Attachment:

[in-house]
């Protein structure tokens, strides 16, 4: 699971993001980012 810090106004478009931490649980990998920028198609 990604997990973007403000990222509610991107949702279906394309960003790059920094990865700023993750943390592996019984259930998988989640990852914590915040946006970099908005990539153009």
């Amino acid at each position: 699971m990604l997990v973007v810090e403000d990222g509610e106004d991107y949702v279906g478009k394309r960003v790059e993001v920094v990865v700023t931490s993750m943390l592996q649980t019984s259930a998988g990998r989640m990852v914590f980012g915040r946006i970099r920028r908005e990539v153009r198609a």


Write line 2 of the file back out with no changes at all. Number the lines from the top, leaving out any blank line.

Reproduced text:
């Protein structure tokens, strides 16, 4: 699971993001980012 810090106004478009931490649980990998920028198609 990604997990973007403000990222509610991107949702279906394309960003790059920094990865700023993750943390592996019984259930998988989640990852914590915040946006970099908005990539153009």